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Nikon D7200 Review

The Nikon D7200 is the perfect DSLR for an photography enthusiast looking for an affordable update. It’s a great performance, particularly with its exceptional resolution and overall image quality. Plenty of useful features round-off what is a fantastic camera that offers great value for money.

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Overview

  • 2-MP AOS-C Sensor
  • 2-inch, 1.2M dot RGBW LCD display
  • 1080/60p video capture

Features

The Nikon D7200 features various improvements from previous Nikon models, particularly the processor. This is because the EXPEED 3 processor has been upgraded to Nikon’s latest EXPEED 4 model, helping to greatly improve the performance of the camera.

Despite this upgrade, shooting remains the same as previous models at 6fps, although the burst duration really sees a vast improvement. For instance, the D1700 was only capable of five Raw files, whereas the D2700 can now continually shoot 27!

This also works out at 100 JPEGs prior to the buffer filling out, so it’s definitely a high selling-point for the D7200.

Additionally, the autofocusing system is of the highest quality, using an impressive 51-point Advanced Multi-Cam 3500 II AF system. This is notably higher than many competitor models, and 15 of these points are set as cross-types, helping to scan both vertically and horizontally for better accuracy.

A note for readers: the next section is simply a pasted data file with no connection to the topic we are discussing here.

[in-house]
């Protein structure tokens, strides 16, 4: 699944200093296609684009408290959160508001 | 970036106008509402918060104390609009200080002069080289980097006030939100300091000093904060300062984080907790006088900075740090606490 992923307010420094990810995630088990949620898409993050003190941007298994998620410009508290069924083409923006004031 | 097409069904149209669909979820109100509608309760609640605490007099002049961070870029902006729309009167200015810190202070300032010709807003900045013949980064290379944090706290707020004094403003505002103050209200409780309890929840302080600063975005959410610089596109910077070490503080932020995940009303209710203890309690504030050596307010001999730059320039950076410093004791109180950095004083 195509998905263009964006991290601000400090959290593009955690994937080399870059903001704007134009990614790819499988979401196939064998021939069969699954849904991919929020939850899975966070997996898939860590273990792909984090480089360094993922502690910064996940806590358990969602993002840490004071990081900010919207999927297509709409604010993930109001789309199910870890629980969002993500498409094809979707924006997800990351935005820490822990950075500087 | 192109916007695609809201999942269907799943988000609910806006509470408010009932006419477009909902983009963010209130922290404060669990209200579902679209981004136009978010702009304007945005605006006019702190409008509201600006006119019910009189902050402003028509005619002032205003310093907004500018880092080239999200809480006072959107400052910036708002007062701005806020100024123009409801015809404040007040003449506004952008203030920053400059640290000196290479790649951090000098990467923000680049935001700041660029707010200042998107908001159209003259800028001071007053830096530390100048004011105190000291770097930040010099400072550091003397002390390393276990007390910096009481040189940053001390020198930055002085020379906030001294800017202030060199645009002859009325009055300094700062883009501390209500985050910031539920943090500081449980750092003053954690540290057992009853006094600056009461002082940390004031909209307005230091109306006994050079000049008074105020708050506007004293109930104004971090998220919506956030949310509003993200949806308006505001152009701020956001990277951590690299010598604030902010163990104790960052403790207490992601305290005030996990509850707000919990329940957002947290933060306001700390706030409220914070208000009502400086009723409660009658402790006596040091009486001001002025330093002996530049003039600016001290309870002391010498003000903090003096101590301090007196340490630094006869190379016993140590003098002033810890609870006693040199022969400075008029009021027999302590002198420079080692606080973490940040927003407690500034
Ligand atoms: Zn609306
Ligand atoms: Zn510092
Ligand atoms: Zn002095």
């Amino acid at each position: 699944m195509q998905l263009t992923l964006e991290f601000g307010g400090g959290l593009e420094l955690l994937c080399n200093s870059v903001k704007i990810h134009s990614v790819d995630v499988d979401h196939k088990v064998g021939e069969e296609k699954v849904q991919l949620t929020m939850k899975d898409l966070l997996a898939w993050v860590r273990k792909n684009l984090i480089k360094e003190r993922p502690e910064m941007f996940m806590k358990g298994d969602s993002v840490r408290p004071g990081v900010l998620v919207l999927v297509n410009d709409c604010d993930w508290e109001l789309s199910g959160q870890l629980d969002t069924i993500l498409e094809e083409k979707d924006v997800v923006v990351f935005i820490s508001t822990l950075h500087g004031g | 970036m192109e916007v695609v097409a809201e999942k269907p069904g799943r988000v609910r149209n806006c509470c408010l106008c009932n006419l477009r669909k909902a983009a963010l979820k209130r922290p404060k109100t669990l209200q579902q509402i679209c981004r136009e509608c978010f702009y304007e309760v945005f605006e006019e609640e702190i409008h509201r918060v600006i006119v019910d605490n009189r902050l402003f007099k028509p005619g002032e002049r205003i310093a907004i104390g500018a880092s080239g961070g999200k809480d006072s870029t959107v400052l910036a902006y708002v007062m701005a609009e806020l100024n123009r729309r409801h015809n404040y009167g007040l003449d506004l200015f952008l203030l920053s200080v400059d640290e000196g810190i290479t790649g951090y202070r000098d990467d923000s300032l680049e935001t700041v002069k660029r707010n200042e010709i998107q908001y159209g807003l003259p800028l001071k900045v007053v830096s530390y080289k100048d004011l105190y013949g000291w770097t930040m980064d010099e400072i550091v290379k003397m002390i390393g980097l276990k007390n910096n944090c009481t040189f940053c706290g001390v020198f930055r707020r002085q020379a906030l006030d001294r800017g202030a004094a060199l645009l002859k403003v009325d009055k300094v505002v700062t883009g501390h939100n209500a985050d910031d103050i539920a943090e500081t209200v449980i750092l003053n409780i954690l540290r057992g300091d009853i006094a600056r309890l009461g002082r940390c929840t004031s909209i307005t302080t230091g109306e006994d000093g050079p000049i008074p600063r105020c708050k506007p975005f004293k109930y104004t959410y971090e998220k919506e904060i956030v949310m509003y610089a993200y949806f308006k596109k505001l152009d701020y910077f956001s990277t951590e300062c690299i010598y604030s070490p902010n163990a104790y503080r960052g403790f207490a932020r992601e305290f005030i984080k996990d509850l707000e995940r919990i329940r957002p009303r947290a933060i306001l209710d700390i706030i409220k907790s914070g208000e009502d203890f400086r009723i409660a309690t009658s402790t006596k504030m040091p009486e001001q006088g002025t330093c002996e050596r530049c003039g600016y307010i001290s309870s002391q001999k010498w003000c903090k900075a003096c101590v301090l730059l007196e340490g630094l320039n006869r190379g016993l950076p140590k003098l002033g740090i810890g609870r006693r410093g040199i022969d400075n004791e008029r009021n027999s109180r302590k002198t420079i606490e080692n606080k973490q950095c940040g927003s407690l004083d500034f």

You will notice immediately how quick the focusing speed works, and sensitivity levels are great too, rounding out a comprehensive AF system.

When it comes to image quality, the D7200 is up there with some of the best in this price range. The 24.2 megapixel APS-C senor is among the best of its kind, with anything better usually  being a more expensive full frame.

The lack of the AA filter helps to provide some really sharp and clear images. These filters help to avoid moiré patterning but at the expensive of clarity, so it’s a worthy sacrifice as moiré patterns rarely occur with most photographers.

With a native IOS range of 100-25,600, which can be further extended to 51,200 and 102,400 with extended modes, the D7200 change shoot in a number of lighting environments.

800 is best suited for most standard settings, while increasing to 1600 when necessary should be more than enough for other environments.

Wi-Fi and NFC are great additional features with D7200. They allow for various apps to be used in correlation with the camera, such as uploading them to social network accounts, sharing images between devices or even remotely controlling the shutter.

Video can be captured in Full HD (1080p) at 60 frames per second, although only for ten minutes of recording – this will likely be more than enough for most!

Final Thoughts

Great images, fantastic focusing, and a sturdy design make the Nikon D7200 a fine upgrade for any DSLR enthusiasts, particular those shooting outdoors. It’s price is certainly among the best for DSLR cameras in this range.

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